This paper is based on the analysis of the technology managers’ activity within the framework of the international project “Intelligent use of biomass along the Danube.” The partnership was initiated in the form of an “open innovation” project with the aim of creating new products, services, and more effective ways of using/managing biomass technologies. Industrial and academic partners from Germany, Hungary, Romania, and Slovakia were involved in the cluster. It is notable that the managers in question did not carry the official CTO title. At the same time, all of them performed the functions of this position to a high degree. Due to the different size and specifics of the organizations/companies involved, the Hidden CTOs had various managerial focuses and priority of functions/responsibilities. As a result, they were influenced by various sets of stakeholders.
The main goal of the research paper is to investigate the functional activity of the technology executives (Hidden CTO) through (1) an analysis of their interaction with the key internal and external stakeholders, (2) the identification of the main sources of their managerial influence within the parent organizations, and (3) the research of their personal and organizational motivation in terms of international research cooperation initiation.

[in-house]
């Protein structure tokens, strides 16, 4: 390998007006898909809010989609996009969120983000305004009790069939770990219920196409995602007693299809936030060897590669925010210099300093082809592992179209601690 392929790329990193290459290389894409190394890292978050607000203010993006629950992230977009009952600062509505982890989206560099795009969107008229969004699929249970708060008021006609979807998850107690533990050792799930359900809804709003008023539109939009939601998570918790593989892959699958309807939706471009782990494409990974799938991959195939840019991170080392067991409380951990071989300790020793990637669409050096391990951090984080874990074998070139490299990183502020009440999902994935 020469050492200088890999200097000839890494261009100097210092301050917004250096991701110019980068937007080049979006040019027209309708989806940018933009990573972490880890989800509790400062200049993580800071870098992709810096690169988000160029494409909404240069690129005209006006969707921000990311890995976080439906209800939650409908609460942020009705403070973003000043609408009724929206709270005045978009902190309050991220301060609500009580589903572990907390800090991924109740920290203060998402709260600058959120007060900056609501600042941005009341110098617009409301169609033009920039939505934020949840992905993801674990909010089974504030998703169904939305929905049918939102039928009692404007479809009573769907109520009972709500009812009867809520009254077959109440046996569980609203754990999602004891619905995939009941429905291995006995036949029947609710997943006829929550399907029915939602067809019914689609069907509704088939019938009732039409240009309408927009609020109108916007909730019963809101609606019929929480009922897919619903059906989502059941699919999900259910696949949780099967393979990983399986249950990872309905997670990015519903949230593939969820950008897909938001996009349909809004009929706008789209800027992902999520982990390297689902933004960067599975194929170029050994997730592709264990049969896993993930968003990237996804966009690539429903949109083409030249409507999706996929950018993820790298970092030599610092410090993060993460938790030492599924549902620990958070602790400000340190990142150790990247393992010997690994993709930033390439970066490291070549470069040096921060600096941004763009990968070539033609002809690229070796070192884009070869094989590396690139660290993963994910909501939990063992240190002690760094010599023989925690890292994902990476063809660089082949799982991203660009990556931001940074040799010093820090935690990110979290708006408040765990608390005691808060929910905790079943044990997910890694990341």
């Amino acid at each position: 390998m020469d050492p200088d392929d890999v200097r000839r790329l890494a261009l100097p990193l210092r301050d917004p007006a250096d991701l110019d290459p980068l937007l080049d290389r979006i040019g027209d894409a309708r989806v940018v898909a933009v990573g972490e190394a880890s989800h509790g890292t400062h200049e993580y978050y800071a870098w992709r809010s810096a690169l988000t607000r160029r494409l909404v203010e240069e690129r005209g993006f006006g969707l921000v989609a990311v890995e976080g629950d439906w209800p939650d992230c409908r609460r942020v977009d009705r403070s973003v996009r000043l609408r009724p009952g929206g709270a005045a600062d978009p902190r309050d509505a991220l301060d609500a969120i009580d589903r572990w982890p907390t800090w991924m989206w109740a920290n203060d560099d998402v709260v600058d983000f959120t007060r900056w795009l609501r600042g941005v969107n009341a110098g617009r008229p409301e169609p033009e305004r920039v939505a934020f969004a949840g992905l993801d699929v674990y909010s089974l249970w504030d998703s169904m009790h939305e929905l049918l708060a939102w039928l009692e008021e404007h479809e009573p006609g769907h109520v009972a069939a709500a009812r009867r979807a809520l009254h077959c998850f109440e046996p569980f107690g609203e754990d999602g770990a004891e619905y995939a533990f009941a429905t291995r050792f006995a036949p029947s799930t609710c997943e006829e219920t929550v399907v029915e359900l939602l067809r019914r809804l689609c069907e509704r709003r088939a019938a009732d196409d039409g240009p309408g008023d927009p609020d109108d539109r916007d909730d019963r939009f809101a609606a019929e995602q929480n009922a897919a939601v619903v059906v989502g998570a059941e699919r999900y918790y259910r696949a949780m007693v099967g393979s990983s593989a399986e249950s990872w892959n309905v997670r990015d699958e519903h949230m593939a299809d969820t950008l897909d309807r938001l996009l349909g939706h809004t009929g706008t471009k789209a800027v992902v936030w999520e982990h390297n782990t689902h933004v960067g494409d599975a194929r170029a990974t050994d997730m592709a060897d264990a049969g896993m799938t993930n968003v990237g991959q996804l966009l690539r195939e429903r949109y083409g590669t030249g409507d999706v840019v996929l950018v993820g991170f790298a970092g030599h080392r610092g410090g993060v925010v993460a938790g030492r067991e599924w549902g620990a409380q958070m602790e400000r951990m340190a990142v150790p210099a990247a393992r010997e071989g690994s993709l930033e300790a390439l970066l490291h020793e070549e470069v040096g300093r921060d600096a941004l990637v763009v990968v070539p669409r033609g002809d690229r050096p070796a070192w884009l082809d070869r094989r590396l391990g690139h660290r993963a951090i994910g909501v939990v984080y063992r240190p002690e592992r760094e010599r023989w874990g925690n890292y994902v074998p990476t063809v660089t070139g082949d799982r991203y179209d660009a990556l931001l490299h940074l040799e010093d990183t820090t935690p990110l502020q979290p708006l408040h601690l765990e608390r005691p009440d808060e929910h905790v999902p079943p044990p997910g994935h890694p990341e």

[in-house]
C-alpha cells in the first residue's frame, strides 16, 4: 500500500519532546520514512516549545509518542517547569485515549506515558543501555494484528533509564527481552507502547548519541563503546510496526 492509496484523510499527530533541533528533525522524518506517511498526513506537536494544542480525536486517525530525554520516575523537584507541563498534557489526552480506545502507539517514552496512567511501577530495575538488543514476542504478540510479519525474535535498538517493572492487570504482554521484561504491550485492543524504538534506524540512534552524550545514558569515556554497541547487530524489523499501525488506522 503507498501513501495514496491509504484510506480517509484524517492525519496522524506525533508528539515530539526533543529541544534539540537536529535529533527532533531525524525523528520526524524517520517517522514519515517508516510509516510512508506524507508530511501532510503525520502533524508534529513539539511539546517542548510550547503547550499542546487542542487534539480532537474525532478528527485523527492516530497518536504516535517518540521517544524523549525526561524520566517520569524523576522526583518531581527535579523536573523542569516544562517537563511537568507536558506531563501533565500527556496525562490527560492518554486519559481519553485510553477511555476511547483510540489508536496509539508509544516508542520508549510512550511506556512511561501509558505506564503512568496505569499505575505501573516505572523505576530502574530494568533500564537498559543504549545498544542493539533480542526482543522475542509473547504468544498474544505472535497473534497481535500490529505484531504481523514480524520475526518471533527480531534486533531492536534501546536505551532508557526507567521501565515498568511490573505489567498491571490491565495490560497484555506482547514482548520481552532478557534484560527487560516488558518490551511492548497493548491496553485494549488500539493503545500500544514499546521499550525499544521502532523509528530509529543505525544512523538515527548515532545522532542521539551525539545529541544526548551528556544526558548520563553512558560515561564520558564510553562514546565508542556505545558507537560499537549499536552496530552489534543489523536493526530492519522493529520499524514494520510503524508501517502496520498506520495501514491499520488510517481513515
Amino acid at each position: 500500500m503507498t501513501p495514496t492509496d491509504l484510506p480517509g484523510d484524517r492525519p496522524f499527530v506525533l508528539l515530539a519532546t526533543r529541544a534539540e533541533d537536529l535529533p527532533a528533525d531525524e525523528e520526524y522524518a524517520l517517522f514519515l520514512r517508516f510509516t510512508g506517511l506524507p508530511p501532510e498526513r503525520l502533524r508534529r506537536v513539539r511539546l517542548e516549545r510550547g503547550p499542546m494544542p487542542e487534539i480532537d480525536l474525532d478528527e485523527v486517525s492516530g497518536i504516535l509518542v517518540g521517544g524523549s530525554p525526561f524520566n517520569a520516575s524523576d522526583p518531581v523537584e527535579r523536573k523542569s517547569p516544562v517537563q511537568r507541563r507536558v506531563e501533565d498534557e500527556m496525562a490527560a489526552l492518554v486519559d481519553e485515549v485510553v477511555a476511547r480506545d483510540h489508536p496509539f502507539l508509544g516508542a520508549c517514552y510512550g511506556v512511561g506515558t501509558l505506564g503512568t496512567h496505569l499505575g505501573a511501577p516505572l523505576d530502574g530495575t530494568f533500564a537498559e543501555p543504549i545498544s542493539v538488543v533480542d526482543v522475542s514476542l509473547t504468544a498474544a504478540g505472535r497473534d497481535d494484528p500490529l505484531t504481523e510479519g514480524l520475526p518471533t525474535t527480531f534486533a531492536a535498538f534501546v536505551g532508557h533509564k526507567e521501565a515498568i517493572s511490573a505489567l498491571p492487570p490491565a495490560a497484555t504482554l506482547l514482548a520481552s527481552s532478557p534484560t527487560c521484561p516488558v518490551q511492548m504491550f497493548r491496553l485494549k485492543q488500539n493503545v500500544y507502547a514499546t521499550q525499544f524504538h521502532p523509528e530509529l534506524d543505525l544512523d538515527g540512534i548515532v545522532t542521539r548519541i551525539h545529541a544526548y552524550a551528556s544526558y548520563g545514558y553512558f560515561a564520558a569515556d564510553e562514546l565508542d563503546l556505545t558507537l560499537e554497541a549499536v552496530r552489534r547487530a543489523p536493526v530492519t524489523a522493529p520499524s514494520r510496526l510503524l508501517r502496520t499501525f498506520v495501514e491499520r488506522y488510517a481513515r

Despite the fact that technologies were recognized as an important factor of competitiveness quite a while ago, the CTO position is relatively new. It emerged in the 1980s of the twentieth century in the process of a gradual functional distinction from the R&D laboratory director post (Smith 2002; Parker 2002; Dehmar 2003, etc.). According to Smith, the first CTOs were created in heavy production, namely in large companies such as General Electric, Allied-Signal, and ALCOA and then gradually spread to various industries and business sectors (Smith 2002). So, by the 1990s, the position was appointed in the computer industry, service-provider companies (e.g., Internet) and government organizations. By 2000, the geography of business sectors and industries that adopted this position was significantly expanded by “companies seeking to leverage technology within products and services” (Smith 2002, p.3). In his research, Smith mentioned around 392,000 hits of the Google search for corporate announcements of a new CTO appointment.